Jamie Dimon overwhelmingly defeated a referendum on his leadership of JPMorgan Chase on Tuesday, beating back a proposal that garnered less than a third of votes to strip the chief executive’s chairman title as investors backed Dimon against an insurrection by public union-led shareholders.
Shareholders led by the AFSCME pension fund, New York City pension funds, and Connecticut retirement plans sponsored a proposal put to all of JPMorgan’s investors that called for the bank’s board to remove the chairmanship from Dimon. Though the proposal was non-binding, majority support for it would have dealt a devastating blow to Dimon, who jointly holds both the chairmanship and chief executive titles at the bank. A similar proposal to split the roles last year garnered 40 percent of the vote.
This year, about 32 percent of shareholders voted for the split. The lopsided tally is likely to be seen as an endorsement for Dimon.
The vote was seen as a test of shareholder power over the operations of large financial institutions. Dimon, the longest-serving chief executive at one of the nation’s six largest banks, worked feverishly with his key lieutenants to defeat the proposal -- pointing to the company’s profitable track record, its stock price, leading market share in financial services and Dimon’s experience in steering the company through the financial crisis.
Some investors sought to split the role of chief executive and chairman at JPMorgan, the nation’s largest bank by assets and its most profitable last year, in response to a flood of regulatory issues that have engulfed JPMorgan since the bank revealed it lost at least $6 billion due to wrongway bets on credit derivatives by a group of traders led by the so-called “London Whale.”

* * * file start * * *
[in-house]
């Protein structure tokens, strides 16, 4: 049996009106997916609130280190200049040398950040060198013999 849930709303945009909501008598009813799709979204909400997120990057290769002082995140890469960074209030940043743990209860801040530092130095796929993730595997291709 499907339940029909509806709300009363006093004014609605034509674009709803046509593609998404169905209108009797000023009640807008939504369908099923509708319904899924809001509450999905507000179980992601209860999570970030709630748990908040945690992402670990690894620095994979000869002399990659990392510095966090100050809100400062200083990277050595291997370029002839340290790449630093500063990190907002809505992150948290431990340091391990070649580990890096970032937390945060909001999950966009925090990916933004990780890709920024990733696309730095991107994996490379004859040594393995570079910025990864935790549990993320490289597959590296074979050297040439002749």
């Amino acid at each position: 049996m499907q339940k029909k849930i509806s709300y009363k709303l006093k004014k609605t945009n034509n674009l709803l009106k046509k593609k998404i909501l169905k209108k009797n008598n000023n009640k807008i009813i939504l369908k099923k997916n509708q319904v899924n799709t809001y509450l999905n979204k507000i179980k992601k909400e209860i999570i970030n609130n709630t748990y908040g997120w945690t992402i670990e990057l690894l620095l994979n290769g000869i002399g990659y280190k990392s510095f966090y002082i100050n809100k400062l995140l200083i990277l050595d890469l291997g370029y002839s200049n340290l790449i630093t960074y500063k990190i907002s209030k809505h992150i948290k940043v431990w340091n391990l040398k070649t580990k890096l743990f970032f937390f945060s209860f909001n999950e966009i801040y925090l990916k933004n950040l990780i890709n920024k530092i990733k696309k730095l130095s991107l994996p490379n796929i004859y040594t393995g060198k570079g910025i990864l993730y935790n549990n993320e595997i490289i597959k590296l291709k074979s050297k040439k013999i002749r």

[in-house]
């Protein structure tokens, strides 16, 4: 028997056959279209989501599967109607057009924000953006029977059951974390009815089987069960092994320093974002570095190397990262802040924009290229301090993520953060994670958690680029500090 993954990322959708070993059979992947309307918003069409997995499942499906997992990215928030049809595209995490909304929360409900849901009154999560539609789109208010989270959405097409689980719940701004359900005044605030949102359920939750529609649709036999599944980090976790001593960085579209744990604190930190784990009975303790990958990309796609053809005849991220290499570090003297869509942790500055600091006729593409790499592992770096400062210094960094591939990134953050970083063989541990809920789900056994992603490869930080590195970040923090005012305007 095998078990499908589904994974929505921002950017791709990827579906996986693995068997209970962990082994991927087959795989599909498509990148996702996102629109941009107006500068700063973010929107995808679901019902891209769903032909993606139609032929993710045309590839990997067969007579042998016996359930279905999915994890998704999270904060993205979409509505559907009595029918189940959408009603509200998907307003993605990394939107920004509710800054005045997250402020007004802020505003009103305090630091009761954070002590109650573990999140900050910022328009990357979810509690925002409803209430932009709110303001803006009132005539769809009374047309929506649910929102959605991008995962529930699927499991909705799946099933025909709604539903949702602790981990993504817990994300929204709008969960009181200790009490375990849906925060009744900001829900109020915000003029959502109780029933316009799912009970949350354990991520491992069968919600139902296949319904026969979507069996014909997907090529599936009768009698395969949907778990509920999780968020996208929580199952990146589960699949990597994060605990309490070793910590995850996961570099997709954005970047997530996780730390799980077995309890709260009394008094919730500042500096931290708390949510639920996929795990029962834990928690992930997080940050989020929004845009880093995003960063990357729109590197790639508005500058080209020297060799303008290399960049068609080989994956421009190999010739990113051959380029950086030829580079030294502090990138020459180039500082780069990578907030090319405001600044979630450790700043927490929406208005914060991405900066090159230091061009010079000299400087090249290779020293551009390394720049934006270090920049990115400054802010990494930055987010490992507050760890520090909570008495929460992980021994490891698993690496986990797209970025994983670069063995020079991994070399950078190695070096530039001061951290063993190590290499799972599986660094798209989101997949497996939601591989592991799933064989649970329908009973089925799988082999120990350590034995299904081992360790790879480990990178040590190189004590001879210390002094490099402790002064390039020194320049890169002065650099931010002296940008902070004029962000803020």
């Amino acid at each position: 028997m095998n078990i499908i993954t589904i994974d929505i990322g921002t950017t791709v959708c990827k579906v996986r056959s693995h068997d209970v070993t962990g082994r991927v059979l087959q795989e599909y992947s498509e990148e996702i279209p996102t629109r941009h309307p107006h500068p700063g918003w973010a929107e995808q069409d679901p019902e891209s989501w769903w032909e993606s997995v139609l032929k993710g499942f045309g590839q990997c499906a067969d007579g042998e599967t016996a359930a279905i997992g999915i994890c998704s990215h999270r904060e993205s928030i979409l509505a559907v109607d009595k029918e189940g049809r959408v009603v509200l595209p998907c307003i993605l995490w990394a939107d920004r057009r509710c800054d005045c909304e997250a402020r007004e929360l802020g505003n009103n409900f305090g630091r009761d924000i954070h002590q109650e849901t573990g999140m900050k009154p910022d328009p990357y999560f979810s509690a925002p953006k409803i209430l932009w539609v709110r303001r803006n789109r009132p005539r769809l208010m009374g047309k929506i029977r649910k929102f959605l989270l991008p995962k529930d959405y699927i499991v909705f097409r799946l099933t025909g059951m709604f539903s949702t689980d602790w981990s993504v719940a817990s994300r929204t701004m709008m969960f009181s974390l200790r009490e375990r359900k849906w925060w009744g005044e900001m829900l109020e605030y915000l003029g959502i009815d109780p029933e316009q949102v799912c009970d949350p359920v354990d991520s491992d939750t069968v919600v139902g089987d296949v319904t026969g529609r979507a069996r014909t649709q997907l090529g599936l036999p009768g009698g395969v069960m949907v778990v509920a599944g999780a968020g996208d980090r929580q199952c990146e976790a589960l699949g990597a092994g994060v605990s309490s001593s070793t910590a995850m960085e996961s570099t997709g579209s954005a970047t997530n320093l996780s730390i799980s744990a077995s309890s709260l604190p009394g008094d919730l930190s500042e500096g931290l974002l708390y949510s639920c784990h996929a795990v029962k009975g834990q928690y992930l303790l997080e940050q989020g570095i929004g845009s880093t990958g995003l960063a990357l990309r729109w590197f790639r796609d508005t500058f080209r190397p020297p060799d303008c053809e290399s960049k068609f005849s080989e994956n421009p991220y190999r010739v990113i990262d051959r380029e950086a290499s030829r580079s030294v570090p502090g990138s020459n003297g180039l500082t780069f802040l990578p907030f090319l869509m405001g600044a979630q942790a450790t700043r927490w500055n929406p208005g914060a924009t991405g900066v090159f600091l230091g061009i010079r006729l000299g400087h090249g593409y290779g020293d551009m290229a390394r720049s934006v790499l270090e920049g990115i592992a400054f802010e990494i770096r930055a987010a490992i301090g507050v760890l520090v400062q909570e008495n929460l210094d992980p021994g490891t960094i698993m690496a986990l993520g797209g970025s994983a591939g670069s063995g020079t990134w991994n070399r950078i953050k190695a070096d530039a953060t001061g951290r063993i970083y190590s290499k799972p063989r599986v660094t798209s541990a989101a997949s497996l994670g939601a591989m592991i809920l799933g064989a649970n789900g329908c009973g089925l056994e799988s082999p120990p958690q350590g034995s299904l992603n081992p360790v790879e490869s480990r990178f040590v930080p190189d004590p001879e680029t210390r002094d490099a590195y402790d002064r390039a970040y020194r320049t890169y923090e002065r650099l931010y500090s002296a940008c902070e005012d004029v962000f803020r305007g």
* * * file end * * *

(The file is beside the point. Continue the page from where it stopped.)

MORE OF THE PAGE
Considered by some to be Washington’s favorite banker after absorbing failing financial groups Bear Stearns and Washington Mutual in 2008 during the height of the financial crisis, Dimon has experienced a surge in negative headlines in recent months. Whale losses exposed failures in risk management and oversight, and called into question his ability to effectively oversee a $2.4 trillion financial institution.
Dimon had previously touted his ability to manage risk. Critics argued that if strong banks like JPMorgan could suffer such a loss, then any bank active in capital markets was susceptible to trading blowups.
The embarrassing episode led to a management shakeup and heightened scrutiny of JPMorgan’s operations. It also helped to reignite a broader debate in Washington over whether large financial groups should be forcibly broken up.
Regulators at the Federal Reserve and the Office of the Comptroller of the Currency, which supervise JPMorgan, have since placed a greater emphasis on robust corporate governance at big financial groups. Financial supervisors view strong, independent boards of directors as an effective counterweight to bank management.
Corporate governance experts have said that Dimon, as chairman of the board and chief executive, effectively serves as his own boss.
Some JPMorgan executives have said that Dimon was unfairly targeted. Shareholders supporting the proposal have tried to make the vote less about Dimon and more about proper corporate governance, which generally calls for different people to occupy the chairman and chief executive positions.
News reports in recent weeks have raised the possibility that Dimon may have left JPMorgan had investors voted to strip his chairmanship. The chance that Dimon may have simply left the bank may have been too much of a risk for some shareholders who considered voting for the proposal.